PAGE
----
Always remember to forget the troubles that pass your way, but never forget the blessings that come each day.
Here's a holiday news nugget for those who will experience "wrap rage" this season …
According to a poll of Pennsylvania adults, about 17 percent of Pennsylvanians experienced an injury or know someone who was injured while opening gifts during past seasons.
According to the American Dialect Society, wrap rage is defined as anger brought on by the frustration of trying to open a factory-sealed purchase. The organization recognized the term in 2007 as one of the "most useful."
A March 2006 story in the Pittsburgh Post-Gazette quoted Todd Marks, a senior editor at Consumer Reports, as saying, "Today's packages force consumers to fight tooth and nail to get at what's inside."
The same article also claims that 2001 Census Bureau data shows people suffer twice the injuries from packaging than injuries from skateboards or swimming pools.
As we are in the midst of the holiday season, Pennsylvania's physicians are encouraging citizens to play it safe with tough-to-open packaging to avoid an unnecessary trip to the emergency room. The following tips may help:
If you must use a knife or another type of sharp object, cut away from your body.
If you must use scissors, use ones with blunt tips.
Wear protective gloves.
Avoid opening tough-to-open packages in a crowded area.
Don't use your legs to keep the product stable.
The Institute for Good Medicine at the Pennsylvania Medical Society wishes all a happy and safe holiday season.
While Santa's official Pennsylvania-based doctors have given him a clean bill of health and have declared him fit for duty in the Keystone State on Christmas Eve, they're saying that they need help from all children to keep Santa healthy.
And, there's good reason.
A recent Patient Poll conducted by the Institute for Good Medicine http://www.goodmedicine.org at the Pennsylvania Medical Society found that 96 percent of the Pennsylvanians are likely to put out cookies and milk for Santa on Christmas Eve. That means Santa could consume an estimated 2 million servings of milk and cookies, just in Pennsylvania alone.
In addition to cookies and milk, some of the other treats that Pennsylvanians leave for Santa include ham sandwiches, whiskey, and beer. A few leave carrot and celery sticks.
Regarding the cookies … we're talking overall big calories. A medium-sized chocolate chip cookie made with butter contains about 75 calories and a cup of 1 percent milk has 100 calories. That's 175 calories (and only if Santa eats just one cookie) per household.
With about 4.7 million households in Pennsylvania, Santa could be tempted by roughly 787,500,000 calories.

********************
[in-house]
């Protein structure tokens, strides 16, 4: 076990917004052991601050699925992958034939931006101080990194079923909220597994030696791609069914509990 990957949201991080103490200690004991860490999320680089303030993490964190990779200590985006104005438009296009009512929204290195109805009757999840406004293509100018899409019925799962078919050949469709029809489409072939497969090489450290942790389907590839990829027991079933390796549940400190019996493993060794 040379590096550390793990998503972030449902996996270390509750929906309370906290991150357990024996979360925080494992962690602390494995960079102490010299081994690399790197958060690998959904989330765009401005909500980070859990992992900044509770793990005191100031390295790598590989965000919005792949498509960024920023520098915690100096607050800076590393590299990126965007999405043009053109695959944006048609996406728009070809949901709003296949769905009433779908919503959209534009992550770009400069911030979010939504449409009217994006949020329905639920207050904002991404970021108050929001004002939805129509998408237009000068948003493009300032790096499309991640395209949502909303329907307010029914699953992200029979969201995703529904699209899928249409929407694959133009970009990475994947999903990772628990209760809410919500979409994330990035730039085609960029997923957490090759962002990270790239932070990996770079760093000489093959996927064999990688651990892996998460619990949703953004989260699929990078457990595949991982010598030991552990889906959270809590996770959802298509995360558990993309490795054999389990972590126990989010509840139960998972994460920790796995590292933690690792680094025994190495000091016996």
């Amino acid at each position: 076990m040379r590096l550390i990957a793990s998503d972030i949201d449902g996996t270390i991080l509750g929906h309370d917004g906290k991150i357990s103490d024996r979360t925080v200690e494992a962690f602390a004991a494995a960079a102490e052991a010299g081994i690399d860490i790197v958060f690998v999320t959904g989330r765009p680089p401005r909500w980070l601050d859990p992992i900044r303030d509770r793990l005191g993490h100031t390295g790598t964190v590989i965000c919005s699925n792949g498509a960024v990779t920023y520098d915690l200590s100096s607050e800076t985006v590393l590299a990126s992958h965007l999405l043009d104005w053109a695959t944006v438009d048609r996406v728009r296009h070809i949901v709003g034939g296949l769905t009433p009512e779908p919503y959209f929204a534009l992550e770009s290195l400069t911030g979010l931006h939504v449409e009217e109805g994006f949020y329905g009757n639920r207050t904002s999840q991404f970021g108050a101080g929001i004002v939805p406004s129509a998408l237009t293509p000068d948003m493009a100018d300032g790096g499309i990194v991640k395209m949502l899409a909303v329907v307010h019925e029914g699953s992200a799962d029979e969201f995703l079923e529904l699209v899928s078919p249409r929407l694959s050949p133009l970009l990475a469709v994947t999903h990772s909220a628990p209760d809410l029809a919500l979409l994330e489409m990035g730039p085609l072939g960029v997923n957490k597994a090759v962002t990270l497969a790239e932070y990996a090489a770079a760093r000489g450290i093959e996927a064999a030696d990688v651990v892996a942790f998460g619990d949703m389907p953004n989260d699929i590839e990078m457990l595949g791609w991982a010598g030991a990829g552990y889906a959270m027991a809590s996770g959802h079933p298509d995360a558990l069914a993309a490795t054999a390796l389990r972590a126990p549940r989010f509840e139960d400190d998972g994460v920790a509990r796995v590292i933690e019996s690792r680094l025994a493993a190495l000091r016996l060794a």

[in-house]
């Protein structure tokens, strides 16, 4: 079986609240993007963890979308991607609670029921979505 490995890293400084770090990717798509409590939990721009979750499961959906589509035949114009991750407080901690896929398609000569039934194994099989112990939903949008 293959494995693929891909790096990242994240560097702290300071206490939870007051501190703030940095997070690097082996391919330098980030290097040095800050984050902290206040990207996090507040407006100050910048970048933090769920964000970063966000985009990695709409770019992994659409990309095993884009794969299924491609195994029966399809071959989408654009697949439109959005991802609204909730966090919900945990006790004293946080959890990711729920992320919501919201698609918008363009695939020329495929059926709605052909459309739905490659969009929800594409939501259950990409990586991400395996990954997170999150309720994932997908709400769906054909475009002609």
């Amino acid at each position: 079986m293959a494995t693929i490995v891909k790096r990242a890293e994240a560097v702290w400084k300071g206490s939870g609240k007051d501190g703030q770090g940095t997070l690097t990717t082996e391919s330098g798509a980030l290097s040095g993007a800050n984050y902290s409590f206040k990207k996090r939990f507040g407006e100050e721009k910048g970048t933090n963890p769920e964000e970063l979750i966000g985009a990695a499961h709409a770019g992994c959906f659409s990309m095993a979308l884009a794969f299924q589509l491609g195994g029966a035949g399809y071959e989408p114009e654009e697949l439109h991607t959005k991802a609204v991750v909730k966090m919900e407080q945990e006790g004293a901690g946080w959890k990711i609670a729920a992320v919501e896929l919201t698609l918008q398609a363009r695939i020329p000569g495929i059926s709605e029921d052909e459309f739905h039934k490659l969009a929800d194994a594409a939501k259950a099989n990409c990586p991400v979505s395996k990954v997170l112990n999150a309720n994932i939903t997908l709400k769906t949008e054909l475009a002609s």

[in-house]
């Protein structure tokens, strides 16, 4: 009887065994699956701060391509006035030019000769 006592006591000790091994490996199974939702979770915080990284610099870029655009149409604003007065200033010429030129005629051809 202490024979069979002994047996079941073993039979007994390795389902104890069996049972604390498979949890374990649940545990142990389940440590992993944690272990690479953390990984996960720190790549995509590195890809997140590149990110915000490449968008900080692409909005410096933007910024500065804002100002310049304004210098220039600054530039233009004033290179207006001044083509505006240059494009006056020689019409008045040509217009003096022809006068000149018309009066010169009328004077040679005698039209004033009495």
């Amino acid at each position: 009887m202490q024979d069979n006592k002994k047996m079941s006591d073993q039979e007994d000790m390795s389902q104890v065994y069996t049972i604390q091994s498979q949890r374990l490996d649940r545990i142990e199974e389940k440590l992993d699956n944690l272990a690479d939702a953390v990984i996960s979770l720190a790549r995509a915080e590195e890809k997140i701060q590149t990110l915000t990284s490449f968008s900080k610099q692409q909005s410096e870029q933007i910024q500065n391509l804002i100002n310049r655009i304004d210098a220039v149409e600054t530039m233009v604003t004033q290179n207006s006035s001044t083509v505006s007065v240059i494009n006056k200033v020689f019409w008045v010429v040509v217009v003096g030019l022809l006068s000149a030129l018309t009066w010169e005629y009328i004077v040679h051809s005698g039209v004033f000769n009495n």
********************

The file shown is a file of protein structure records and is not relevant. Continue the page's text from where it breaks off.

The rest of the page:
Using the Daily Energy Expenditure Health Calculator, if Santa consumes 3,500 more calories than he burns, he'll gain a pound. So if he eats all those cookies and drinks all that milk on Christmas Eve, Santa could conceivably gain … well, a lot of weight!
This is enough to not only concern his doctors, but also Santa himself.
"The magic of the holiday season makes it possible for me to land safely on rooftops and then squeeze down chimneys," Santa said. "But I too need to stay healthy and I need all of the children of Pennsylvania to help me."
That's why Santa and his official Pennsylvania doctors, the physician members of the Pennsylvania Medical Society, developed a plan and are calling upon all the children to help with the Santa Snack Plan. According to Peter Lund, MD, lead physician on the Santa health team and founder of the Institute for Good Medicine, "The premise behind the Santa Snack Plan is simple and very easy to follow:
Choose lighter, healthier foods over the tempting goodies. Santa enjoys carrots, apple slices, and celery sticks. He's truly grateful for the roughly 4 percent of those surveyed who do leave healthy snacks instead of cookies.
Occasionally, Santa can't resist and he doesn't want to disappoint the children by not trying their snacks. So, he's learned to take a taste, not a plateful. Sometimes Santa breaks off a little piece, eats it, and then sticks the rest in his Elf Treat Bag to take back to the North Pole where droves of busy elves await the rewards of his travels.
Be active. Besides eating less, Santa does burn calories. Santa works off thousands of calories on Christmas Eve lugging around enormous bags of gifts and climbing up chimneys. During his off-season, he also stays activebrisk strolls through the North Pole to check on the elves' progress and exercise with the reindeer-in-training.
As such, Santa says that by helping him, all Pennsylvania children will also be helping themselves.
Pennsylvania Medical Society president James Goodyear, MD, explains, "The average person gains 1.4 pounds per year, one pound of which is often gained over the holidays because of overeating. There's no better time than right now to adopt the Santa Snack Plan – to help Santa and yourself not only on December 24, but also all year."